Why You Should Keep A Jug Of Hot Water Near Your Plants In Chilly Temperatures

While winter is characterized by consistent cold weather, the end of fall and beginning of spring are often marked by temperature ups and downs. The first frost or freeze of autumn can be followed by weeks of warmer weather, and the spring thaw can be followed by a few more freezes. These low temperatures, as well as the temperature swings, are stressful for plants, many of which can be injured or killed by a cold snap. Luckily, it's easy to keep your plants warm with a few items you probably have on hand — like a milk jug and some hot water. 

The best way to protect plants from low temperatures is to cover them with cloth, plastic film, or even a cardboard box to trap heat. If you're afraid this won't be enough to keep your plant alive through a deep freeze, you can add some extra heat by placing a jug of hot water underneath your plant's covering. The water will cool overnight and release heat, which will be trapped by the cover. This hack may be a better option than using a heater or lightbulbs to keep your plants warm in cold weather. While these options can be effective, they use up electricity and come with the risk of starting fires or not working properly. Instead, simply and affordably add heat around your outdoor plants by using an old milk jug in your yard

Why cold harms plants

Plants store water in their cells, and water expands when it freezes, developing sharp edges that can damage cell walls. Many plants are susceptible to cold damage, including fruits, vegetables, tropical plants, and young seedlings. Hardy perennials undergo hormonal changes in order to survive harsh winters, but sudden temperature swings can catch them off-guard. An early autumn freeze can send fruiting plants into dormancy weeks before the harvest should end. After plants start to emerge from their winter hibernation, a late freeze can hurt or even kill them before the growing season begins.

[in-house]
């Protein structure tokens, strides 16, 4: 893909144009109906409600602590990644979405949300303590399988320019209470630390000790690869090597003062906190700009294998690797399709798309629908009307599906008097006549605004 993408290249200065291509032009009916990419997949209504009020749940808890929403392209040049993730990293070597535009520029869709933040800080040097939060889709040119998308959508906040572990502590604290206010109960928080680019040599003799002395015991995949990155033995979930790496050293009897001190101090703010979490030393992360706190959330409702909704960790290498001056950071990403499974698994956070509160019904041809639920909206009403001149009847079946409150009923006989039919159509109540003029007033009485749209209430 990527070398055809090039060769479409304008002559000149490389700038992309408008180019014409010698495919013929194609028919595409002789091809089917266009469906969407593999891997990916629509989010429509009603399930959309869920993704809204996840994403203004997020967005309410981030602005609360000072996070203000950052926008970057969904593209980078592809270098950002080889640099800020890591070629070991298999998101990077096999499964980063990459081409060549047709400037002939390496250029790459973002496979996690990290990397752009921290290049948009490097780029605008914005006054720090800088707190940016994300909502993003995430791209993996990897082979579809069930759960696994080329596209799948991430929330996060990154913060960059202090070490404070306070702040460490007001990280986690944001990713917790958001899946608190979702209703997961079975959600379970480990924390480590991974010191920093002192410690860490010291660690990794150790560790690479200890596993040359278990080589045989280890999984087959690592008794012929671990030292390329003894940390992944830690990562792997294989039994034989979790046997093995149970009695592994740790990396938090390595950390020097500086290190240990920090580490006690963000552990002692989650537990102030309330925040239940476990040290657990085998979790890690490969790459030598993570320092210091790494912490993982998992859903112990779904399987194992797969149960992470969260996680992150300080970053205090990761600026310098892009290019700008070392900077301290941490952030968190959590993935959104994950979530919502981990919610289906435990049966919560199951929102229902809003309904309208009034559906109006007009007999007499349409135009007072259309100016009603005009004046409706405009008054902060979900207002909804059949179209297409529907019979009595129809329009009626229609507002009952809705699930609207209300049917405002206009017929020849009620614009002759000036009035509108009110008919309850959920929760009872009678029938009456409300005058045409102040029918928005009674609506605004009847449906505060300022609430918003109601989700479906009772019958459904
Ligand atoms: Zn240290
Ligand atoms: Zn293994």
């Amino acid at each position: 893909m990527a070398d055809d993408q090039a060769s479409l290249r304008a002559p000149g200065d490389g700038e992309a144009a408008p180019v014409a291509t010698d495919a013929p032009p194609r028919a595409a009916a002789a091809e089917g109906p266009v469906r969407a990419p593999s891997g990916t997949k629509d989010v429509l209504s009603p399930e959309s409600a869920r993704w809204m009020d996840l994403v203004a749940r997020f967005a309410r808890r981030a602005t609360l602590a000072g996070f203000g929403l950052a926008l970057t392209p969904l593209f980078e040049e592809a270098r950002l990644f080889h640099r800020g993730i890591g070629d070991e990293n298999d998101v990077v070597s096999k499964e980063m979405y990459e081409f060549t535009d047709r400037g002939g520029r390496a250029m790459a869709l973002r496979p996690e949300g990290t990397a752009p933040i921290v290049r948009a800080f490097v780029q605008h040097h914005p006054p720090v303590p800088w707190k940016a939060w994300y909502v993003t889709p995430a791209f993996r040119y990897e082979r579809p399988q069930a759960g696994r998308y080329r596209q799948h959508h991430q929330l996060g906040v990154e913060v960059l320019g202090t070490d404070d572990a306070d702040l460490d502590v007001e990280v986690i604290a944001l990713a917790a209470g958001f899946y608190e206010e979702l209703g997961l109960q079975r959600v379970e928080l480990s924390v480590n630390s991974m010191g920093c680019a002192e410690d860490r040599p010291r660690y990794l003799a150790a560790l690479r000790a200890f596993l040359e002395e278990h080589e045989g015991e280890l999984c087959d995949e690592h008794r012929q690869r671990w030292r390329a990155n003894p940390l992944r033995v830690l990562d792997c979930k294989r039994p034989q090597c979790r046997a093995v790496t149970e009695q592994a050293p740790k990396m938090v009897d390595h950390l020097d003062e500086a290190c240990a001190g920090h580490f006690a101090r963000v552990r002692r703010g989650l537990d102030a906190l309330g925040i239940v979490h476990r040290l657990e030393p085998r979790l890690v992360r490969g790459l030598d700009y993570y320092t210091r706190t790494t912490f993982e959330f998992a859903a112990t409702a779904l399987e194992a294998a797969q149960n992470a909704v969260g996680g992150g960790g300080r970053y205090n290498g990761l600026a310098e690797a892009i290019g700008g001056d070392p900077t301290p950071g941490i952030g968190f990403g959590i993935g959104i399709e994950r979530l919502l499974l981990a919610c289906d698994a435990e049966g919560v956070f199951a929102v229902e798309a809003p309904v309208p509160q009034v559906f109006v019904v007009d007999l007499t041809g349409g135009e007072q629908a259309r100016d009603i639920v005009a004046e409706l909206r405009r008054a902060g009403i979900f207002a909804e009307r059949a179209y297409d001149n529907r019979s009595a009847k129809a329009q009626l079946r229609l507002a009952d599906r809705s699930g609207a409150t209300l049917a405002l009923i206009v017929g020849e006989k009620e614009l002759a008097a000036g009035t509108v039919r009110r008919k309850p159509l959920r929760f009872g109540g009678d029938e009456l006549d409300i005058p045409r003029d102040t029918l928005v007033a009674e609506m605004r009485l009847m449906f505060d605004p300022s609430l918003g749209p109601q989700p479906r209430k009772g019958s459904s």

Container plants are extra vulnerable because they don't have the benefit of ground soil to insulate their roots. Ground soil retains a lot of heat, allowing it to stay warmer than the air above it — but the soil in a container will get almost as cold as the air temperature. This can damage the plant's tender roots. It may be enough to move container plants to higher ground, like a bench or table, where the air is warmer. You could also bring small ones indoors during the cold snap. But what if your containers are too big to move, or you have cold-sensitive plants in the ground? These plants will appreciate a jug of hot water.

How to use this trick

For plants that can't be moved, covering them from the ground up is the best protection. As the air cools and the soil starts to release its stored heat, the covering traps the heat around the plant. You can buy a lightweight plant cover material at any home improvement store — or, in a pinch, you can use boxes, buckets, blankets, or trash bags. But blankets are heavy and cold plastic can burn plants, so use supports to keep these materials from touching the plant directly. However, if a deep freeze is in the forecast, covering plants from frost may not be enough. This is when placing a milk jug filled with hot water inside the covering will benefit your plants.

Water has a high heat capacity, meaning it must absorb a lot of heat before its temperature starts to rise. You can harness all the heat stored in hot water to keep your plants toasty warm. If you leave the jug outside in the sun, it will heat up. Then, at night, place the jug near the plant inside the cover. It will gradually release heat as it cools, and the cover will trap this heat. However, make sure the cover extends all the way to the ground, with no gaps to let heat escape. Further, don't allow the jug to touch the plant, as condensation will occur on the outside of the jug, and if any leaves touch the condensation, they could freeze.